This edition of A Few Minutes is with Clay Weber from Oregon, the market judge for the Tulsa State Fair Market Lamb Show this upcoming week. Enjoy reading our candid interview with Mr. Clay Weber and be sure to check back for more state fair judge interviews!
Why do you take the time out of your busy schedule to judge market lamb shows?
I love airports and traveling by plane. Actually, I just like to look at good sheep and work with competitive kids. However, following Tulsa I am going to take a hiatus from judging stock shows to spend more time watching my boys play ball and help my oldest get started showing his own stock.
What is your background and current involvement in the sheep industry?
I grew up raising and showing Dorset sheep in CA. Since 1990, I have been involved in raising blackfaced show lambs and currently run 50-75 of the stoutest, widest, nasty-thick Hampshire influenced ewes that nobody’s ever seen.
How does your current operation effect what you look for when evaluating sheep?
We rely on grass and grass alone to maintain our ewes for 10 months out of the year. The sheep that we keep need to be built tough, have foraging ingrained in their DNA, and feet that won’t completely rot off. And they got to look good come rain or shine.
What person/people influenced or helped to shape your view on what the ideal sheep should possess?
My dad taught me that good sheep are tough sheep and my 4-H leader and good friend Clarence Ylarregui shaped how I look and evaluate sheep.
Where did you attend college?
Modesto Jr. College, The Oklahoma State University, Cal Poly San Luis Obispo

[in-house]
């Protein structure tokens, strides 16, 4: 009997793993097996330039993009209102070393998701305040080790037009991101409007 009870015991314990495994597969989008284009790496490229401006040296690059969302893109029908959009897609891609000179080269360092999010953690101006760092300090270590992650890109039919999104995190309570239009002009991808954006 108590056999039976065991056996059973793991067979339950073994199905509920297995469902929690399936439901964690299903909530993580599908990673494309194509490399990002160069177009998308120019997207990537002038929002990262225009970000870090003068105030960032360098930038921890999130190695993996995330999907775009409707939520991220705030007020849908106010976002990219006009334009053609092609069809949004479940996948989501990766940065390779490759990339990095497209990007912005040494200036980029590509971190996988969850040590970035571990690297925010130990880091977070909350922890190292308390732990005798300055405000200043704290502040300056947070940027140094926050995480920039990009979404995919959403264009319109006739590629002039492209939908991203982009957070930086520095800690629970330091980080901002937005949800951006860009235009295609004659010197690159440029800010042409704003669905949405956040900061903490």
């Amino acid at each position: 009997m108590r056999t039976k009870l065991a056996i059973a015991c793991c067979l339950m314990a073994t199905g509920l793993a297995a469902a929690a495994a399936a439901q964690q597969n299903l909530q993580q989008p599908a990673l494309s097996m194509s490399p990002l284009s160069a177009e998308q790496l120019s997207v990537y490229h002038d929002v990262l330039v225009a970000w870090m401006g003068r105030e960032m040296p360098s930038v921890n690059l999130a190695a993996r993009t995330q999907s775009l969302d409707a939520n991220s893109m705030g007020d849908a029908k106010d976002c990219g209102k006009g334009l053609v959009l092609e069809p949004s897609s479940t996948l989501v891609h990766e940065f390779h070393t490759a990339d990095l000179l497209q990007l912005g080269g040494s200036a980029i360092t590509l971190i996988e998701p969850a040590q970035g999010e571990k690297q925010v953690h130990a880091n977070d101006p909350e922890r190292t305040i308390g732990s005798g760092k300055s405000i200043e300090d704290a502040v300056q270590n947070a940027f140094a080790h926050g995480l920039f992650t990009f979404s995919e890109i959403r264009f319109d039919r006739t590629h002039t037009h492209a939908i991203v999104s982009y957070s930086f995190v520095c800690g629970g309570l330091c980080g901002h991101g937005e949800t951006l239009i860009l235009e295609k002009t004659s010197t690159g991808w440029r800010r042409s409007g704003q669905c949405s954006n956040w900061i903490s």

What are your initial sorts when evaluating market lambs?
I know whether I like one or not as soon as it walks in the ring based on its balance, skeletal structure and muscle content.
When you get down to those top end lambs, what separates them for you?
Every class is different and I have learned over the years that depending on the size of the show, if a judge truly uses the best lamb in each class, all class winners may not look exactly alike at the end.
What would you consider an acceptable fat range?
This is certainly a hot topic and I can say that over the years I have been very tolerant of fat cover if a sheep was darn good otherwise. However, at Tulsa last year there were several very good lambs that were at the edge of acceptability, even for me. I will put it like this…..if every lamb had exactly .2 of an inch of fat cover, fat cover would be a non-issue.
Who are some people that you credit with helping you get to where you are today?
There are too many good, highly talented and very patient people to list.
What’s the best market lamb you have ever seen?
Double F raised the Champion Lamb at the Ohio State Fair Jr. show many years ago. He was parrot-mouthed and I did not get to judge him in the Open Show. I wish I did.
What do you think is the most important issue facing the sheep industry?
Not enough people like the taste of lamb.
You’ve got one night to go anywhere in the country and watch one band? Where is it and who you watching?
I could probably have good fun at a Kid Rock or Sunny Ledford concert. If Zeppelin were still together, definitely.
Who is your favorite sports team?
Niners, SF Giants, Central Linn Cobras.
What’s your biggest pet peeve in the showring?
Obnoxiously loud parents at ringside and kids that role their eyes when you pull them in line.
Do you consider yourself more of a handle judge or a profile judge?
If one looks good enough, you want to handle it.
What is your favorite place to vacation?
The Oregon coast.
Thanks Clay for your time!